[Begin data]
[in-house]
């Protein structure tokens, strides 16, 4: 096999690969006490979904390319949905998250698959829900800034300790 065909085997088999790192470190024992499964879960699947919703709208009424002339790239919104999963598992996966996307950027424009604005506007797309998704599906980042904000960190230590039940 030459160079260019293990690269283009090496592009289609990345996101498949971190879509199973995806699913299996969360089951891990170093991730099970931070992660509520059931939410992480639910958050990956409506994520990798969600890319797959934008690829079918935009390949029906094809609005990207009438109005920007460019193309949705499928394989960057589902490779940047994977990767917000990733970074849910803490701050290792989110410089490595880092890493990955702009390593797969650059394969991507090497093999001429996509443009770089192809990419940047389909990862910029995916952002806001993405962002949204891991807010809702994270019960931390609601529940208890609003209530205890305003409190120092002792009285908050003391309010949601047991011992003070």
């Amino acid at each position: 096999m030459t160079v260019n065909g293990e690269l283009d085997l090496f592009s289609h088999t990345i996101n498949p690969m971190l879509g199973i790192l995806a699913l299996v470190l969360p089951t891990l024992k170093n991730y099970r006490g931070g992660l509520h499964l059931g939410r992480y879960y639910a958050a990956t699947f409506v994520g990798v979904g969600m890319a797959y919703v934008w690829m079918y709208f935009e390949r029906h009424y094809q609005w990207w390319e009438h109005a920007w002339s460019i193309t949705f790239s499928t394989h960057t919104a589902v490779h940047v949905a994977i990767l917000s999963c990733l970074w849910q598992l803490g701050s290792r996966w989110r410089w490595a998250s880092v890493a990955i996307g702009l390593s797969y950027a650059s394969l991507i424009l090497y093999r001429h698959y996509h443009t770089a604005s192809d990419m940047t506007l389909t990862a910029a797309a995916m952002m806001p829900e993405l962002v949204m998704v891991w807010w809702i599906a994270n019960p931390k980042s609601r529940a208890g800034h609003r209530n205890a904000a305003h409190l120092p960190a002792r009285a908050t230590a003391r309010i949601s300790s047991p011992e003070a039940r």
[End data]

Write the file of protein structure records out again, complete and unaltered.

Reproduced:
[in-house]
């Protein structure tokens, strides 16, 4: 096999690969006490979904390319949905998250698959829900800034300790 065909085997088999790192470190024992499964879960699947919703709208009424002339790239919104999963598992996966996307950027424009604005506007797309998704599906980042904000960190230590039940 030459160079260019293990690269283009090496592009289609990345996101498949971190879509199973995806699913299996969360089951891990170093991730099970931070992660509520059931939410992480639910958050990956409506994520990798969600890319797959934008690829079918935009390949029906094809609005990207009438109005920007460019193309949705499928394989960057589902490779940047994977990767917000990733970074849910803490701050290792989110410089490595880092890493990955702009390593797969650059394969991507090497093999001429996509443009770089192809990419940047389909990862910029995916952002806001993405962002949204891991807010809702994270019960931390609601529940208890609003209530205890305003409190120092002792009285908050003391309010949601047991011992003070």
């Amino acid at each position: 096999m030459t160079v260019n065909g293990e690269l283009d085997l090496f592009s289609h088999t990345i996101n498949p690969m971190l879509g199973i790192l995806a699913l299996v470190l969360p089951t891990l024992k170093n991730y099970r006490g931070g992660l509520h499964l059931g939410r992480y879960y639910a958050a990956t699947f409506v994520g990798v979904g969600m890319a797959y919703v934008w690829m079918y709208f935009e390949r029906h009424y094809q609005w990207w390319e009438h109005a920007w002339s460019i193309t949705f790239s499928t394989h960057t919104a589902v490779h940047v949905a994977i990767l917000s999963c990733l970074w849910q598992l803490g701050s290792r996966w989110r410089w490595a998250s880092v890493a990955i996307g702009l390593s797969y950027a650059s394969l991507i424009l090497y093999r001429h698959y996509h443009t770089a604005s192809d990419m940047t506007l389909t990862a910029a797309a995916m952002m806001p829900e993405l962002v949204m998704v891991w807010w809702i599906a994270n019960p931390k980042s609601r529940a208890g800034h609003r209530n205890a904000a305003h409190l120092p960190a002792r009285a908050t230590a003391r309010i949601s300790s047991p011992e003070a039940r």